A new proposed ordinance would allow open containers in the Festival Plaza and East Bank District.

The Bossier City Council has reintroduced a proposed ordinance that would allow open containers of alcohol, this time in a more narrowly defined area of downtown.

The council approved the first reading of an ordinance to establish the Festival Plaza Region. The region includes Barksdale Boulevard from Mansfield Street to Minden Street in the recently redeveloped East Bank District. The ordinance also would amend the city’s public drinking law to allow people to drink from designated containers within the Festival Plaza Region.

The open-container provisions of the ordinance are similar to those in an ordinance that was defeated on a 4-2 vote on Dec. 5. That ordinance extending the open-container area from the East Bank District to Horseshoe Casino, the Louisiana Boardwalk Outlets and Margaritaville Resort and Casino. The open-container provisions include:

  • Open containers would not be permitted during the hours of 2 a.m. to 10 a.m.
  • Possession of alcoholic beverages in any parking area in the region would be prohibited.
  • Visitors could leave restaurants and establishments with alcohol only in the designated non-glass container, limited to 16 ounces. Each container would bear the name or logo of the establishment from where it was purchased.
  • The designated containers could not be re-used.
  • It would be unlawful for visitors to bring their own alcohol into the region and dispense from an ice chest, vehicle, recreational vehicle, etc.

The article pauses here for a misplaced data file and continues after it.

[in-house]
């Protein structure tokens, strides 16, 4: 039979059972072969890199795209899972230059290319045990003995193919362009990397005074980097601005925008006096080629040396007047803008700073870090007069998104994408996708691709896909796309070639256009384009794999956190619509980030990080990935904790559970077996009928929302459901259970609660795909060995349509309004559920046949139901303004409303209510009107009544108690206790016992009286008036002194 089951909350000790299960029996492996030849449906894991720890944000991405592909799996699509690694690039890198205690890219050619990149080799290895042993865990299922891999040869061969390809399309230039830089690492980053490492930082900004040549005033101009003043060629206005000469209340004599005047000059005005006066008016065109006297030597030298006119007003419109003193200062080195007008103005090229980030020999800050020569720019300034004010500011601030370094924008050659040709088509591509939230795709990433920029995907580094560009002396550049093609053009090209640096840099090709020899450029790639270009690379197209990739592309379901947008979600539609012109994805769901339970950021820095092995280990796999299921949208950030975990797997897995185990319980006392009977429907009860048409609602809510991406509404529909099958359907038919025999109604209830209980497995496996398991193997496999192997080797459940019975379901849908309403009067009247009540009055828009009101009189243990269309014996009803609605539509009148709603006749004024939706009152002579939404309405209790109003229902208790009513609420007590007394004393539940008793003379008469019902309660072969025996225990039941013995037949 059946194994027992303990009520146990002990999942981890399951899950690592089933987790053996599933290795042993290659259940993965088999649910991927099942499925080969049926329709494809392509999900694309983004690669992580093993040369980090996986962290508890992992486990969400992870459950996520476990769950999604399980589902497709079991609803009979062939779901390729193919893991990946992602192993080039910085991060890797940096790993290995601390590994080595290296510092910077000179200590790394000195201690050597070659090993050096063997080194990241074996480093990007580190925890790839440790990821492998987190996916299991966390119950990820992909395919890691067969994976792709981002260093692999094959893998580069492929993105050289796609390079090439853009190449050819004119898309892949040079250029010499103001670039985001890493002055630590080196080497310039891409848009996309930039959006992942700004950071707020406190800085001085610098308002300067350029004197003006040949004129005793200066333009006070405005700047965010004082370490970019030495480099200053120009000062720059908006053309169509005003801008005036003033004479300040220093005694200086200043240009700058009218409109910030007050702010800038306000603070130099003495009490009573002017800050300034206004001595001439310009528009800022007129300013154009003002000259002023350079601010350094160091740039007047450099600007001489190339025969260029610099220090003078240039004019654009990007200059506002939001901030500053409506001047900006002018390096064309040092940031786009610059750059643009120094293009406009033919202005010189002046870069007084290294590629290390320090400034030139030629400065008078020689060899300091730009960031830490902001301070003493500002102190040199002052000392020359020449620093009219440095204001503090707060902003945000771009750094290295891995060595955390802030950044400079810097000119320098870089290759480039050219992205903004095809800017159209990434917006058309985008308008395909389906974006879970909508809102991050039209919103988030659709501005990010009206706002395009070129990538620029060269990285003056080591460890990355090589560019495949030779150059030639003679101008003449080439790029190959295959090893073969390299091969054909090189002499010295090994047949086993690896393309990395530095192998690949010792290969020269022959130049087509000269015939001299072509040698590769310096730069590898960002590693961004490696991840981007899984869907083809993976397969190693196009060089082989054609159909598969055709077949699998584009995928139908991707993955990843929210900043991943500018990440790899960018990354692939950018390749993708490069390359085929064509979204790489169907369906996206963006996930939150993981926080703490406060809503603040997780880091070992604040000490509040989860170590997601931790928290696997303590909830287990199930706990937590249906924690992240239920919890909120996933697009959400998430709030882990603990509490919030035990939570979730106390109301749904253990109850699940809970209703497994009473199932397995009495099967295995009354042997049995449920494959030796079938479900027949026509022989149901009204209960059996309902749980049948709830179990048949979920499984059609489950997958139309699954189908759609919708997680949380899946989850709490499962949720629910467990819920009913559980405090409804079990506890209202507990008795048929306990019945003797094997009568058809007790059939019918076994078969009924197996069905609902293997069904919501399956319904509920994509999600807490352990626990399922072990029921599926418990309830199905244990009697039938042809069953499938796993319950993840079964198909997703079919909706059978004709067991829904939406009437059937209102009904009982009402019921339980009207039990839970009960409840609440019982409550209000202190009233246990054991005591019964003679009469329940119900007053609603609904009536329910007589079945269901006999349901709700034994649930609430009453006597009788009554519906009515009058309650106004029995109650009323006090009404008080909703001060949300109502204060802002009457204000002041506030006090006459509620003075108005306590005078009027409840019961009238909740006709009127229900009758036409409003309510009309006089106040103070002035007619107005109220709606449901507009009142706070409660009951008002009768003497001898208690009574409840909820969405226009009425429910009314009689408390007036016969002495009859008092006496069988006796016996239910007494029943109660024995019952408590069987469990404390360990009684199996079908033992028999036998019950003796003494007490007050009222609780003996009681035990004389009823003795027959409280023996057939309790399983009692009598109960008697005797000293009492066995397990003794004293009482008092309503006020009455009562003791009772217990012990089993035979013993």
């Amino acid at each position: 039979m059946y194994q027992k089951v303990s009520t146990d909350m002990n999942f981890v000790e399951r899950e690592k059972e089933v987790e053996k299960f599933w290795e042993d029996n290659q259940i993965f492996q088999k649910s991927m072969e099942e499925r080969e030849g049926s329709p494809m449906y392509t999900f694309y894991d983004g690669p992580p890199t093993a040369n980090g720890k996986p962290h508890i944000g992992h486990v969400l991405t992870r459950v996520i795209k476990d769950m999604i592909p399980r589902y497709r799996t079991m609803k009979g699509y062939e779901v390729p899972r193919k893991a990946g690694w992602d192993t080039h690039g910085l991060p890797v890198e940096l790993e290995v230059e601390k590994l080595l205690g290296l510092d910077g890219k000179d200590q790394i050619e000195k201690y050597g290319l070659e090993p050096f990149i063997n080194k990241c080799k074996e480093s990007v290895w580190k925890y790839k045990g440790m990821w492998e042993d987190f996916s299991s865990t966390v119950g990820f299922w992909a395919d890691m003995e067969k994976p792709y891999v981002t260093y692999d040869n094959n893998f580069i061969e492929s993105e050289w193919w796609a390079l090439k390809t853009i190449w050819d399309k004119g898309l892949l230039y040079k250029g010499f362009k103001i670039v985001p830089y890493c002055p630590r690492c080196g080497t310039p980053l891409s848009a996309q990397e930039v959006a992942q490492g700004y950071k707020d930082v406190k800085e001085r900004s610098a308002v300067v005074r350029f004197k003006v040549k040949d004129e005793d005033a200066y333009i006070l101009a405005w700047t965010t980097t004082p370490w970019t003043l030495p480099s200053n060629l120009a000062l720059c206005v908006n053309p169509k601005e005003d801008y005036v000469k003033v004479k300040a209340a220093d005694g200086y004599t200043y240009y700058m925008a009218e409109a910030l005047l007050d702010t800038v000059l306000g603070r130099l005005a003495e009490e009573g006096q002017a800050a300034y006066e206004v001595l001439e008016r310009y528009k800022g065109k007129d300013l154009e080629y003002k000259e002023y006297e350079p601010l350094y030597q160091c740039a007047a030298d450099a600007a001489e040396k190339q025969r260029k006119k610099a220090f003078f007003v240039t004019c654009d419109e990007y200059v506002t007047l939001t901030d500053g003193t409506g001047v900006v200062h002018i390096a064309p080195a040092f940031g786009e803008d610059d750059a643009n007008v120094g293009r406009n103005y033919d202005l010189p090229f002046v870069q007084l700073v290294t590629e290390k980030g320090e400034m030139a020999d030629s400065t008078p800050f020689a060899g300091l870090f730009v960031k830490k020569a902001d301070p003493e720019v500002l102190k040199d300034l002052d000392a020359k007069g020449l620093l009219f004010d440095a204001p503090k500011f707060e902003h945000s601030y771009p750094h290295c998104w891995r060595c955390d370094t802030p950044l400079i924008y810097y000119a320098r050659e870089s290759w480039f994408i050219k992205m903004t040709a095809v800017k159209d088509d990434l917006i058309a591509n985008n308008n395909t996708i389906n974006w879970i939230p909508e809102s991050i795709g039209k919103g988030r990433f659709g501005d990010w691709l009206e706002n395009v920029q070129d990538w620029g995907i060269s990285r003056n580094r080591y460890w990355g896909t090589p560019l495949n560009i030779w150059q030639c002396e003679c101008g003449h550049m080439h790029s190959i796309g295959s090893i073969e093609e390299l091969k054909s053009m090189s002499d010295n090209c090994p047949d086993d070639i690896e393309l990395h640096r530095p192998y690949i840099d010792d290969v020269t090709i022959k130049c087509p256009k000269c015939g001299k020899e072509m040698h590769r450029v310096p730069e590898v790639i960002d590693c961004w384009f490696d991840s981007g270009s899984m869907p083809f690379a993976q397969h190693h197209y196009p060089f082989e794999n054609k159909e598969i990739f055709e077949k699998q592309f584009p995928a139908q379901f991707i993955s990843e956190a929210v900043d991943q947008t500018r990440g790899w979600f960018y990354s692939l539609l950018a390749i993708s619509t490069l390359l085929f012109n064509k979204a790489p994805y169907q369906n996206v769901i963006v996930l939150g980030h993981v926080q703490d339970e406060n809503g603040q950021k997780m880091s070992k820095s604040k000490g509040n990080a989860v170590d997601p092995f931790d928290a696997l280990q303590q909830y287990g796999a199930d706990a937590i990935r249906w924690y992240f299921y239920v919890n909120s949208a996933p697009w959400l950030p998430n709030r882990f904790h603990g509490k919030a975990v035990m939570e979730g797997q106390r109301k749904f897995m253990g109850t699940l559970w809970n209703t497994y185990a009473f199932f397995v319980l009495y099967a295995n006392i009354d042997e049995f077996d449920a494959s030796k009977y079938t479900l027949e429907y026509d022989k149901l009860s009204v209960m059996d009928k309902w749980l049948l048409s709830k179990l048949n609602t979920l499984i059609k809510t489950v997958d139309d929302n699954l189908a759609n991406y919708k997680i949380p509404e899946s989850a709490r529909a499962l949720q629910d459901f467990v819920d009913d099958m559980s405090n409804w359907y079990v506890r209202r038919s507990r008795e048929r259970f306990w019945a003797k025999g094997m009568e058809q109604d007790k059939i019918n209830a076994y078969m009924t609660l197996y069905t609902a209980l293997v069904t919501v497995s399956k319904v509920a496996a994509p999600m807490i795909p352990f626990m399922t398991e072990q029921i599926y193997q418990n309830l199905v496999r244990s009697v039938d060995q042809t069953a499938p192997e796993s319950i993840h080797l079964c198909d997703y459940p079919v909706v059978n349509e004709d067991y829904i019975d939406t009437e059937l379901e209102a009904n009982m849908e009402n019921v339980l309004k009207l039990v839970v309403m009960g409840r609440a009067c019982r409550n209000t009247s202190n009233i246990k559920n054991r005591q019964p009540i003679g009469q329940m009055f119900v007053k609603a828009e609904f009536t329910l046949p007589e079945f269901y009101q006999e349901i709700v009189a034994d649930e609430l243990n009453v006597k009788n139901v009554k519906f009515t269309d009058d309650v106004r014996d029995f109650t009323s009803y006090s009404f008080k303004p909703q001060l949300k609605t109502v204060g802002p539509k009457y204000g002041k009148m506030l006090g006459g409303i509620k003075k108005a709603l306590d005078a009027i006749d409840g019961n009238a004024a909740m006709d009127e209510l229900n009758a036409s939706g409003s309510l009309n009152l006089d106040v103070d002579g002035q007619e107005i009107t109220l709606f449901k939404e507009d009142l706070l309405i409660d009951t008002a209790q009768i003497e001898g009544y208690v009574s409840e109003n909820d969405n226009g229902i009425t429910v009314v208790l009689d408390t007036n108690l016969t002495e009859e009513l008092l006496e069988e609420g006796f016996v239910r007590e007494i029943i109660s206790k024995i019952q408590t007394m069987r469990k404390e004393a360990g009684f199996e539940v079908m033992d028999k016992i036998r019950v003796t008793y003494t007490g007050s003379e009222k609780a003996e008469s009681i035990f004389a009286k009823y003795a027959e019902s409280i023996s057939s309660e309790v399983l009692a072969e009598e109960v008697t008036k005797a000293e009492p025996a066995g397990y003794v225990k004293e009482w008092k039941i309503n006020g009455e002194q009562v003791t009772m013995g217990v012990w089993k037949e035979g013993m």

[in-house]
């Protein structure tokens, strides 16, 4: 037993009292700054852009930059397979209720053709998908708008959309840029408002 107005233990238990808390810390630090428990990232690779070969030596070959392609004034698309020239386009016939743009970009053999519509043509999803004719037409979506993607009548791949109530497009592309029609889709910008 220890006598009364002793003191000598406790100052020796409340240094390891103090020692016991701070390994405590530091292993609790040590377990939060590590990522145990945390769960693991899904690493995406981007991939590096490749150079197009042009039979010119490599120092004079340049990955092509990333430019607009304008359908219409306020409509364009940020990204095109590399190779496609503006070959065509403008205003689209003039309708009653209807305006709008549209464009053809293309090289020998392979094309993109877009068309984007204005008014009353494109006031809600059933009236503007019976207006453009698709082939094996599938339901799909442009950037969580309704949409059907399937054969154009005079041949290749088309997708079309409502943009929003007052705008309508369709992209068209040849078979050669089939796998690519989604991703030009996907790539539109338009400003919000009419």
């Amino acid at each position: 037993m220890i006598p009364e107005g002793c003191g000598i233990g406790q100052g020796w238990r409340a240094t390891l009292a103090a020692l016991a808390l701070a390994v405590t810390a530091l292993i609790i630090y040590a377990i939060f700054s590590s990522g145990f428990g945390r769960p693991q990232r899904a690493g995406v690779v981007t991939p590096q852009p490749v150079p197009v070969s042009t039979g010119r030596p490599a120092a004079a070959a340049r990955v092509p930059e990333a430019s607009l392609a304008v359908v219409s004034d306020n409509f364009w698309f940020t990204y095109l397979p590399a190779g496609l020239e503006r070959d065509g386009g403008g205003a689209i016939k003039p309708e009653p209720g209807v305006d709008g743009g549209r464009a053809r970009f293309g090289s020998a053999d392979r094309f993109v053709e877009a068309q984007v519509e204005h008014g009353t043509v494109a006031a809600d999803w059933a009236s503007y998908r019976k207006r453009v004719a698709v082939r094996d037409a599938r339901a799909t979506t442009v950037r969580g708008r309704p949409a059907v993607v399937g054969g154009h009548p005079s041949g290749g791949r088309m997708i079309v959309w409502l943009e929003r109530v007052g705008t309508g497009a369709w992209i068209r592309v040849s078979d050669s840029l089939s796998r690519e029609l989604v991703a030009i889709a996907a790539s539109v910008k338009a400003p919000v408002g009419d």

• Underage drinking would be prohibited.

The city spent almost $15 million renovating a mile of Barksdale Boulevard, repaving the road and installing a festival plaza for special events. Allowing people to have open containers in Festival Plaza was part of the impetus for the ordinance in the first place.

“This is not designed for anything other than to encourage Festival Plaza to be utilized, to have festivals down there,” said councilman Don Williams. “We don’t have any way to have a festival down there now. This is trying to save what the city has invested.”

Ben Hart of Flying Hart Brewing pointed to the grand opening celebration for the East Bank District in late November as a sign of the potential for festivals and business alike in the area.

“It was a huge success,” Hart told the council. “My business was packed from the moment the festival started until it closed. I can tell you there were many, many people who did not leave the brewery to go watch the fireworks because they couldn’t take their drink with them. I think there would be many more people across the street in the Festival Plaza area during festivals and different events if this was allowed.”

Councilman David Montgomery, who voted against the ordinance, expressed his concern about the city’s risk of being sued by businesses excluded from the region.

“If I was excluded from that when I was originally to be in it, I would want to know why you are taking me out of it,” he said during the council meeting. “It is our duty and obligation, when we do establish a new ordinance, to look at the potential to be sued. What is the potential for loss to the city of Bossier?”

The council will vote on the Festival Plaza Region ordinance at its next regular meeting on Jan. 16.

By Scott Anderson